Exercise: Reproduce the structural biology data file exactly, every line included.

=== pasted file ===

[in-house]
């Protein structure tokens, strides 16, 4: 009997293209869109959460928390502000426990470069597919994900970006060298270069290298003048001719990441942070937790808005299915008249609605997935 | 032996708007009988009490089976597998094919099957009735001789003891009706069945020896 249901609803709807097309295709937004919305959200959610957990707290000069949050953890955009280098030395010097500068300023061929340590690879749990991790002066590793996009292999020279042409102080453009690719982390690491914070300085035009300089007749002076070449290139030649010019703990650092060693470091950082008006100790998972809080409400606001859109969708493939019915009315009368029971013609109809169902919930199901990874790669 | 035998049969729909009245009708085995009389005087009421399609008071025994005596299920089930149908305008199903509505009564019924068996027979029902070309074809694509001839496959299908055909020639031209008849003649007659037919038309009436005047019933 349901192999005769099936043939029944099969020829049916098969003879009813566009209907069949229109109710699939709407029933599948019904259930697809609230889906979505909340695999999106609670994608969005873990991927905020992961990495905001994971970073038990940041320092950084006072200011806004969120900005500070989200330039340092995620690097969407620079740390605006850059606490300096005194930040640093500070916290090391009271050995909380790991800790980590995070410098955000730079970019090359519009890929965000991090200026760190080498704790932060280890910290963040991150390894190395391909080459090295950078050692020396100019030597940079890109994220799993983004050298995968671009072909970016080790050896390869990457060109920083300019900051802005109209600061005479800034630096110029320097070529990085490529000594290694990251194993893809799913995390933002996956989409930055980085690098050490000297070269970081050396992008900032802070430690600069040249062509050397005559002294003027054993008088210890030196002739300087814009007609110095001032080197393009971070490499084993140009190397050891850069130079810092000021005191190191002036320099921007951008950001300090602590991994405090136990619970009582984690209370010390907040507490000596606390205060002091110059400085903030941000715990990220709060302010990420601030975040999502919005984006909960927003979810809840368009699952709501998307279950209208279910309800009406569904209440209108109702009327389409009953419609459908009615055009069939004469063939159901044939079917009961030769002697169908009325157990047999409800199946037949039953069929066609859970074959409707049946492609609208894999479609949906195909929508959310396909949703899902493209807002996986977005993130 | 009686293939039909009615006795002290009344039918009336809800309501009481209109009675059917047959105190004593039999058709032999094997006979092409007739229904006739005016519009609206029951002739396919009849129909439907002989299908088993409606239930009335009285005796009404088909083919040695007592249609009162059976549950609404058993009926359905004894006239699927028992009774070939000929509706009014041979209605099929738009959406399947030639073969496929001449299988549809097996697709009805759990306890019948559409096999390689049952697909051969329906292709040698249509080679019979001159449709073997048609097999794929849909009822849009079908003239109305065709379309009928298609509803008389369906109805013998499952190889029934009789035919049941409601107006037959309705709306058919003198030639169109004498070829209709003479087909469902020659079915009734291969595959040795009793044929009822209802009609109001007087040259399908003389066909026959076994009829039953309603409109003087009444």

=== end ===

[in-house]
């Protein structure tokens, strides 16, 4: 009997293209869109959460928390502000426990470069597919994900970006060298270069290298003048001719990441942070937790808005299915008249609605997935 | 032996708007009988009490089976597998094919099957009735001789003891009706069945020896 249901609803709807097309295709937004919305959200959610957990707290000069949050953890955009280098030395010097500068300023061929340590690879749990991790002066590793996009292999020279042409102080453009690719982390690491914070300085035009300089007749002076070449290139030649010019703990650092060693470091950082008006100790998972809080409400606001859109969708493939019915009315009368029971013609109809169902919930199901990874790669 | 035998049969729909009245009708085995009389005087009421399609008071025994005596299920089930149908305008199903509505009564019924068996027979029902070309074809694509001839496959299908055909020639031209008849003649007659037919038309009436005047019933 349901192999005769099936043939029944099969020829049916098969003879009813566009209907069949229109109710699939709407029933599948019904259930697809609230889906979505909340695999999106609670994608969005873990991927905020992961990495905001994971970073038990940041320092950084006072200011806004969120900005500070989200330039340092995620690097969407620079740390605006850059606490300096005194930040640093500070916290090391009271050995909380790991800790980590995070410098955000730079970019090359519009890929965000991090200026760190080498704790932060280890910290963040991150390894190395391909080459090295950078050692020396100019030597940079890109994220799993983004050298995968671009072909970016080790050896390869990457060109920083300019900051802005109209600061005479800034630096110029320097070529990085490529000594290694990251194993893809799913995390933002996956989409930055980085690098050490000297070269970081050396992008900032802070430690600069040249062509050397005559002294003027054993008088210890030196002739300087814009007609110095001032080197393009971070490499084993140009190397050891850069130079810092000021005191190191002036320099921007951008950001300090602590991994405090136990619970009582984690209370010390907040507490000596606390205060002091110059400085903030941000715990990220709060302010990420601030975040999502919005984006909960927003979810809840368009699952709501998307279950209208279910309800009406569904209440209108109702009327389409009953419609459908009615055009069939004469063939159901044939079917009961030769002697169908009325157990047999409800199946037949039953069929066609859970074959409707049946492609609208894999479609949906195909929508959310396909949703899902493209807002996986977005993130 | 009686293939039909009615006795002290009344039918009336809800309501009481209109009675059917047959105190004593039999058709032999094997006979092409007739229904006739005016519009609206029951002739396919009849129909439907002989299908088993409606239930009335009285005796009404088909083919040695007592249609009162059976549950609404058993009926359905004894006239699927028992009774070939000929509706009014041979209605099929738009959406399947030639073969496929001449299988549809097996697709009805759990306890019948559409096999390689049952697909051969329906292709040698249509080679019979001159449709073997048609097999794929849909009822849009079908003239109305065709379309009928298609509803008389369906109805013998499952190889029934009789035919049941409601107006037959309705709306058919003198030639169109004498070829209709003479087909469902020659079915009734291969595959040795009793044929009822209802009609109001007087040259399908003389066909026959076994009829039953309603409109003087009444």